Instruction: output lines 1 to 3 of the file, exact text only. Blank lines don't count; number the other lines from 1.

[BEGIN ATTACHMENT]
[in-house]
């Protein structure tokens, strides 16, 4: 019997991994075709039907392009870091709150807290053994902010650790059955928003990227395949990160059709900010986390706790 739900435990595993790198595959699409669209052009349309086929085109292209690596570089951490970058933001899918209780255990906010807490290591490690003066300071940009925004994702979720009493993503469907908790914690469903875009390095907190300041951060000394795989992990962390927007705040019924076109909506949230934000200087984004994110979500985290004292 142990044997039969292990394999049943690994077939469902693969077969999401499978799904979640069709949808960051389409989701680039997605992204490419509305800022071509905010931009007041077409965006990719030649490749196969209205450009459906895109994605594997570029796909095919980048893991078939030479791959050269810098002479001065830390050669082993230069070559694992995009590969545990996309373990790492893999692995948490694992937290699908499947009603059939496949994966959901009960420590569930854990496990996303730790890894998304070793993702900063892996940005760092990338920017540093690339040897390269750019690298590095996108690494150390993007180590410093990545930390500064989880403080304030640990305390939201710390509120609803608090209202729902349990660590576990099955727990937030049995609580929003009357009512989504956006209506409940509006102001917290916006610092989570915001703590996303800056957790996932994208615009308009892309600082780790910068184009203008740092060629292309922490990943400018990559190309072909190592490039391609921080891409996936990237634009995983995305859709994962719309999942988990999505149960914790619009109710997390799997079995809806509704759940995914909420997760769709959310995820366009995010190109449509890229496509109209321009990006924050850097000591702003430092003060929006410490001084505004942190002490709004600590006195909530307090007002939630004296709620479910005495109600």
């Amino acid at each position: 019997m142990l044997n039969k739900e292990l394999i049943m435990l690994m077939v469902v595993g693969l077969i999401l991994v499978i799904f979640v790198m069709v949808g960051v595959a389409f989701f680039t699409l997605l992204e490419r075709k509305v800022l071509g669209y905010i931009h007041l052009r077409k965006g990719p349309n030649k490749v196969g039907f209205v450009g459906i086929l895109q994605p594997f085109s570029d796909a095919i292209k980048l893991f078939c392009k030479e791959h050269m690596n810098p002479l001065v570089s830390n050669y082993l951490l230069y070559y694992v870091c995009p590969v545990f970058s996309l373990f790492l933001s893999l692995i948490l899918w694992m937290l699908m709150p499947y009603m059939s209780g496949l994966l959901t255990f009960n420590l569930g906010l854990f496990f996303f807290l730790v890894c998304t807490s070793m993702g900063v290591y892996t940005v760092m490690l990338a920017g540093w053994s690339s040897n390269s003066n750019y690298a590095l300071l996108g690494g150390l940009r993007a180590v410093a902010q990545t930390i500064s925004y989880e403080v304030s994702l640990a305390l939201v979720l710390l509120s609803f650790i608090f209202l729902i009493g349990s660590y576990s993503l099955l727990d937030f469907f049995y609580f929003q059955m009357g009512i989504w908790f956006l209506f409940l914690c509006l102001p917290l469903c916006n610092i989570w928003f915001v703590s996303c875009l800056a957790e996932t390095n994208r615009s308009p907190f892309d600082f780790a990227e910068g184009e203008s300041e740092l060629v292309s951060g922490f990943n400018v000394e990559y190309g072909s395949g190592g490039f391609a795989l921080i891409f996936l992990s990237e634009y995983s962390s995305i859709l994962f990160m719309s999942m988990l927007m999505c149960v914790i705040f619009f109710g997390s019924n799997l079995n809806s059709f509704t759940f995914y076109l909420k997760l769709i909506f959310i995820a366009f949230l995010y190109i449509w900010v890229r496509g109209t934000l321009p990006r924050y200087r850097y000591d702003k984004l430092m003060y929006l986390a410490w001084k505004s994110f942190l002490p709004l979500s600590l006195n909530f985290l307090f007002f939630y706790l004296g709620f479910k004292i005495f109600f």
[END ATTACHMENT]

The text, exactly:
[in-house]
């Protein structure tokens, strides 16, 4: 019997991994075709039907392009870091709150807290053994902010650790059955928003990227395949990160059709900010986390706790 739900435990595993790198595959699409669209052009349309086929085109292209690596570089951490970058933001899918209780255990906010807490290591490690003066300071940009925004994702979720009493993503469907908790914690469903875009390095907190300041951060000394795989992990962390927007705040019924076109909506949230934000200087984004994110979500985290004292 142990044997039969292990394999049943690994077939469902693969077969999401499978799904979640069709949808960051389409989701680039997605992204490419509305800022071509905010931009007041077409965006990719030649490749196969209205450009459906895109994605594997570029796909095919980048893991078939030479791959050269810098002479001065830390050669082993230069070559694992995009590969545990996309373990790492893999692995948490694992937290699908499947009603059939496949994966959901009960420590569930854990496990996303730790890894998304070793993702900063892996940005760092990338920017540093690339040897390269750019690298590095996108690494150390993007180590410093990545930390500064989880403080304030640990305390939201710390509120609803608090209202729902349990660590576990099955727990937030049995609580929003009357009512989504956006209506409940509006102001917290916006610092989570915001703590996303800056957790996932994208615009308009892309600082780790910068184009203008740092060629292309922490990943400018990559190309072909190592490039391609921080891409996936990237634009995983995305859709994962719309999942988990999505149960914790619009109710997390799997079995809806509704759940995914909420997760769709959310995820366009995010190109449509890229496509109209321009990006924050850097000591702003430092003060929006410490001084505004942190002490709004600590006195909530307090007002939630004296709620479910005495109600």
């Amino acid at each position: 019997m142990l044997n039969k739900e292990l394999i049943m435990l690994m077939v469902v595993g693969l077969i999401l991994v499978i799904f979640v790198m069709v949808g960051v595959a389409f989701f680039t699409l997605l992204e490419r075709k509305v800022l071509g669209y905010i931009h007041l052009r077409k965006g990719p349309n030649k490749v196969g039907f209205v450009g459906i086929l895109q994605p594997f085109s570029d796909a095919i292209k980048l893991f078939c392009k030479e791959h050269m690596n810098p002479l001065v570089s830390n050669y082993l951490l230069y070559y694992v870091c995009p590969v545990f970058s996309l373990f790492l933001s893999l692995i948490l899918w694992m937290l699908m709150p499947y009603m059939s209780g496949l994966l959901t255990f009960n420590l569930g906010l854990f496990f996303f807290l730790v890894c998304t807490s070793m993702g900063v290591y892996t940005v760092m490690l990338a920017g540093w053994s690339s040897n390269s003066n750019y690298a590095l300071l996108g690494g150390l940009r993007a180590v410093a902010q990545t930390i500064s925004y989880e403080v304030s994702l640990a305390l939201v979720l710390l509120s609803f650790i608090f209202l729902i009493g349990s660590y576990s993503l099955l727990d937030f469907f049995y609580f929003q059955m009357g009512i989504w908790f956006l209506f409940l914690c509006l102001p917290l469903c916006n610092i989570w928003f915001v703590s996303c875009l800056a957790e996932t390095n994208r615009s308009p907190f892309d600082f780790a990227e910068g184009e203008s300041e740092l060629v292309s951060g922490f990943n400018v000394e990559y190309g072909s395949g190592g490039f391609a795989l921080i891409f996936l992990s990237e634009y995983s962390s995305i859709l994962f990160m719309s999942m988990l927007m999505c149960v914790i705040f619009f109710g997390s019924n799997l079995n809806s059709f509704t759940f995914y076109l909420k997760l769709i909506f959310i995820a366009f949230l995010y190109i449509w900010v890229r496509g109209t934000l321009p990006r924050y200087r850097y000591d702003k984004l430092m003060y929006l986390a410490w001084k505004s994110f942190l002490p709004l979500s600590l006195n909530f985290l307090f007002f939630y706790l004296g709620f479910k004292i005495f109600f």